Then there is Neal Gabler's March 4th article published on the liberal website Moyers & Company, "How the Media Enabled Donald Trump by Destroying Politics First." Drawing on Daniel Boorstin's prescient book, The Image (1961), and his idea of "pseudo-events," Gabler clearly shows how the media that bemoans candidates like Donald Trump created the conditions for their rise by turning news reporting into entertainment. Everything the mass media now touch has an unreal quality to it -- show business for the masses. "Having given us nothing in election after election but a show," Gabler writes, "we expect nothing but a show." Gabler is correct, of course. The media are hypocritical in their pious protestations of outrage at a condition they created. This too is a speakable truth.
Lastly, in a darker uncovering of the onion skins, Robert Epstein has written about important research he has done with his associate Ronald Robertson. In "The New Mind Control" (Global Research, March 3, 2016) he reports that they discovered that the internet, especially Google's search engine, can control people's thinking on everything they think, say, and do. By far the most popular search engine, Google is using its technology to invisibly control the minds of its users. Epstein and Robertson call this the Search Engine Manipulation Effect (SEME). "We now have evidence suggesting that on virtually all issues where people are initially undecided", he writes, "search rankings are impacting almost every decision people make. They are having an impact on the opinions, beliefs, attitudes, and behaviors of internet users worldwide -- entirely without people's knowledge that this is occurring."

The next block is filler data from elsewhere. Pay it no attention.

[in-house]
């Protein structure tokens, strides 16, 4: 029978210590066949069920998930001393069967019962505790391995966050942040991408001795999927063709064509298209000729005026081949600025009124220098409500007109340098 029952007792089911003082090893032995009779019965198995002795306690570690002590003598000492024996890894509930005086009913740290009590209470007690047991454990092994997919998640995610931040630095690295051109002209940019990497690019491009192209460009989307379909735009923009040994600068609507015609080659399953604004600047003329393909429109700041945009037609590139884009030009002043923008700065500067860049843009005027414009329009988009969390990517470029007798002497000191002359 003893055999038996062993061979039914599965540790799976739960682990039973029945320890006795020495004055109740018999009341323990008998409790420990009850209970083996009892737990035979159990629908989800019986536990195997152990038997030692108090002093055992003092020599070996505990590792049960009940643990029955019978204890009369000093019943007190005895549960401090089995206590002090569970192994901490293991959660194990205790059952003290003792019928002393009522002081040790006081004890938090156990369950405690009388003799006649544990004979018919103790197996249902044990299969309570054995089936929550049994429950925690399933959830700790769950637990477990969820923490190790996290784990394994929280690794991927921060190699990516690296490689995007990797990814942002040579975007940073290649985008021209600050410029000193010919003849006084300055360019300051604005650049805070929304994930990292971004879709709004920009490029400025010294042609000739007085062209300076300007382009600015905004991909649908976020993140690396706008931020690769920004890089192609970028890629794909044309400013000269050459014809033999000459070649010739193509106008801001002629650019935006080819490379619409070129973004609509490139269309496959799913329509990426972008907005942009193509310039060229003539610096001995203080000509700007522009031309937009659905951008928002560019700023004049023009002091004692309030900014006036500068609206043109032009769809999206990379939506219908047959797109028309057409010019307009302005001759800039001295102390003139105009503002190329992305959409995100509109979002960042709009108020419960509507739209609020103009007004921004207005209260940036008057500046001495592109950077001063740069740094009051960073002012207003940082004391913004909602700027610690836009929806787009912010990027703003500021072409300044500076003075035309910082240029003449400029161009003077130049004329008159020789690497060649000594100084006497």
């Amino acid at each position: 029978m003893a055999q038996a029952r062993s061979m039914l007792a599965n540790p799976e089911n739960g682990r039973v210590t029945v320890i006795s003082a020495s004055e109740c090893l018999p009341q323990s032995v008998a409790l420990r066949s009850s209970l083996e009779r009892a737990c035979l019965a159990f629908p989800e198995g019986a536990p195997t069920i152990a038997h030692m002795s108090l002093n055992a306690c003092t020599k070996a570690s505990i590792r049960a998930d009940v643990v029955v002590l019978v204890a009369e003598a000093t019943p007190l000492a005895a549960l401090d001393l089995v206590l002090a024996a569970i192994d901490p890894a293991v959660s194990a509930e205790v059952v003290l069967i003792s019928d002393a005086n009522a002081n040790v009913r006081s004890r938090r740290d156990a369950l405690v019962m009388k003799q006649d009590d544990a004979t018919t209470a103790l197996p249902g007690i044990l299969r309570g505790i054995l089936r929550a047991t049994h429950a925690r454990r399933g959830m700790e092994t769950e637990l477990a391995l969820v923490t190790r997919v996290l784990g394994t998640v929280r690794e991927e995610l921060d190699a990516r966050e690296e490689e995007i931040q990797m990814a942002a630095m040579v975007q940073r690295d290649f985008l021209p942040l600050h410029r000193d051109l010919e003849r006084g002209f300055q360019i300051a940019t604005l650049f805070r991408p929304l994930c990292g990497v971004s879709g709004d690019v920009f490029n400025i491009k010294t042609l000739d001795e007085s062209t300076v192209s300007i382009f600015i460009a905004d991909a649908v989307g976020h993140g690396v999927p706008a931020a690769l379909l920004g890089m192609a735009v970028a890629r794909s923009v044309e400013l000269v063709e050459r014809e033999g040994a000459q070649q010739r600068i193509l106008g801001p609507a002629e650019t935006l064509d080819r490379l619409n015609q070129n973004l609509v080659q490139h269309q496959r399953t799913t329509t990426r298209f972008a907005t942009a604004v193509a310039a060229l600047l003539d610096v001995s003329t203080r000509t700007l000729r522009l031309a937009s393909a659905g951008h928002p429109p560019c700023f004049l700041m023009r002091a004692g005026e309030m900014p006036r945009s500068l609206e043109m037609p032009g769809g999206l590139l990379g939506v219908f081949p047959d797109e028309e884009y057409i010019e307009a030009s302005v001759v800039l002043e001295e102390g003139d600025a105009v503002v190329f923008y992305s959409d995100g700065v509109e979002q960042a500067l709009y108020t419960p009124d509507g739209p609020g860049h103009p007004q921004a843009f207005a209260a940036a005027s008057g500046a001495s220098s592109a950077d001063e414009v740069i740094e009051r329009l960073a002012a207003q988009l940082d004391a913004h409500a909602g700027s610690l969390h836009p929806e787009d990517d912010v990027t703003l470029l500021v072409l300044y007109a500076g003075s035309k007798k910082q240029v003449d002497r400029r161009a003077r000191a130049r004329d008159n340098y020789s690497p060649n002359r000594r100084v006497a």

Epstein reports that in the 2012 U.S. presidential election Google donated $800,000 to Barack Obama and $37,000 to Mitt Romney. He sees clear signs that Hilary Clinton is receiving Google's backing this time, and through her hiring of Google's Stephanie Hannon, and the work of Eric Schmidt, the chairman of Google's parent company, in setting up a semisecret company -- The Groundwork -- Google has become Clinton's "secret weapon," as Julian Assange puts it.
These are fine articles and the authors are to be commended for their truth-telling. They help us comprehend the invisible power and repetitive machinations of the media and the technologists. While important, these truths remain within the bounds of acceptable analyses. They disclose the methods of public relations and propaganda, while eliding propaganda's deepest power: To set limits to the permissible. In Orwell's words, to make a heretical thought literally "unthinkable."